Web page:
Answer to Question #8724 Submitted to "Ask the Experts"

Category: Radiation Basics

The following question was answered by an expert in the appropriate field:

What is the effective atomic number of glass-fiber filter paper? This is required to discriminate the uranium activity and the radon daughter activity in the work atmosphere by the reverse counting method.

The effective atomic number of a particular compound or mixture is often obtained by summing the products of the individual constituent atomic numbers, Zi, and their respective weight fractions, wi:

Zeff = S wiZi .

The glass commonly used in glass-fiber filters is a borosilicate glass, similar to Pyrex®. These glasses can have components that vary with the manufacturer. The National Institute of Standards and Technology (NIST) gives the following composition of a typical Pyrex® glass:

Element Atomic number Weight fraction
Boron 5 0.040064
Oxygen 8 0.539562
Sodium 11 0.028191
Aluminum 13 0.011644
Silicon 14 0.377220
Potassium 19 0.003321

By using the above formula to calculate the effective atomic number for this material we obtain a value of 10.3. Naturally this value will change if the composition of the glass changes. There have been some glass-fiber materials produced that have incorporated small percentages of higher atomic number elements such as calcium, barium, and zirconium, and these materials have higher effective atomic numbers than the value calculated here. If possible, you should try to obtain from the manufacturer the composition of the glass fibers used in the filters you are using so that you can do the most meaningful calculation.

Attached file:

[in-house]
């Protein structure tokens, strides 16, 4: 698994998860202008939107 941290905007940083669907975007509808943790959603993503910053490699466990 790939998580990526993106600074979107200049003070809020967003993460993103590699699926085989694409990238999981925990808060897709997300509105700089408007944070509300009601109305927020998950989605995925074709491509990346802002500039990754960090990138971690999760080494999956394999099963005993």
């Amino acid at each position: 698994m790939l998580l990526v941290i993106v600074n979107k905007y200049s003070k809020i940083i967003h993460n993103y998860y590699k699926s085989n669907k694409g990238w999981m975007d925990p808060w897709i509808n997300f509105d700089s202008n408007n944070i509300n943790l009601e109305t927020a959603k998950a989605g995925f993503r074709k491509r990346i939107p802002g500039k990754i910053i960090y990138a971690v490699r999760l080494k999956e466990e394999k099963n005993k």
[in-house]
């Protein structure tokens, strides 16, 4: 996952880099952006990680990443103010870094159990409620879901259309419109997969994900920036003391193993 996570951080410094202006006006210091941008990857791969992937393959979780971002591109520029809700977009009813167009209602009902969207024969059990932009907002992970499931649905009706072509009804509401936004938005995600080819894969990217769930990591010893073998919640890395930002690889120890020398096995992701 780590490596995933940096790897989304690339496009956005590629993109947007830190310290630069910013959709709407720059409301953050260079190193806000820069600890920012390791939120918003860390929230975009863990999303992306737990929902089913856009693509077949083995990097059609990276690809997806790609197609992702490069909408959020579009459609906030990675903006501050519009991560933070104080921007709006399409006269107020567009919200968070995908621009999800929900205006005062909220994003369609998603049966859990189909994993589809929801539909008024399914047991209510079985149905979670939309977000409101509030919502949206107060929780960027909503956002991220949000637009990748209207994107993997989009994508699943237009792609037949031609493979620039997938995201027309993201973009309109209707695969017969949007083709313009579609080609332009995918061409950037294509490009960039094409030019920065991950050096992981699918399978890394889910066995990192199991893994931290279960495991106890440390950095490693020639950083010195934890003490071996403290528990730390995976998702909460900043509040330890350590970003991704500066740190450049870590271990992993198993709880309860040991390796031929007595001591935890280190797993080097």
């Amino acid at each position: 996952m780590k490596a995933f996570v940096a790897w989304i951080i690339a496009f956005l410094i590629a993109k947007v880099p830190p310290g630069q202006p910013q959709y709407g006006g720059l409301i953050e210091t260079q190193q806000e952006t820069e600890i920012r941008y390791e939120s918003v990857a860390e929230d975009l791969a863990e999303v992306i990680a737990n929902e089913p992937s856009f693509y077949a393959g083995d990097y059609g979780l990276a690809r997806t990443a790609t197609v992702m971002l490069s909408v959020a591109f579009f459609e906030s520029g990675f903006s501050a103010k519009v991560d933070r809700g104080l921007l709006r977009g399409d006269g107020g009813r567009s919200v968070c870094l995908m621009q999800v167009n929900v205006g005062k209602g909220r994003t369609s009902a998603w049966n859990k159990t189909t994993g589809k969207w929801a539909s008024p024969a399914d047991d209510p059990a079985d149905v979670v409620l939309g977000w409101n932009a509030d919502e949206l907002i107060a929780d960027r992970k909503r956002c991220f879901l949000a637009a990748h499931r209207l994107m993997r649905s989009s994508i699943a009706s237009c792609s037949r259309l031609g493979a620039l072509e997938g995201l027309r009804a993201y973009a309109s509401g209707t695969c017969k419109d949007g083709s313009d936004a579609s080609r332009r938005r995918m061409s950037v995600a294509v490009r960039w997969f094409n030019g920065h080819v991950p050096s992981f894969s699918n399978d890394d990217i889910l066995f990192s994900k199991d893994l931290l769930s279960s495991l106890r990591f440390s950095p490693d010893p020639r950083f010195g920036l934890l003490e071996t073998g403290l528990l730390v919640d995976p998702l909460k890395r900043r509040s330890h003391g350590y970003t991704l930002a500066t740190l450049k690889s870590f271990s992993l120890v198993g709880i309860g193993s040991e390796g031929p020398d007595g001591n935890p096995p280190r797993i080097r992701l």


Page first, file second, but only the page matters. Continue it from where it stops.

It is not clear to me how you are using the effective atomic number in your radioactivity analysis, but you should also consider that glass-fiber filters may consist of the pure glass fibers with no additives, but there are also filters that use organic binders, often acrylic resins, to provide better physical integrity. There are also some glass-fiber filters that use synthetic materials such as polyester as backings to increase filter strength. Naturally, the presence of binders or other materials may have some effect on the atomic number calculation.

George Chabot, PhD, CHP

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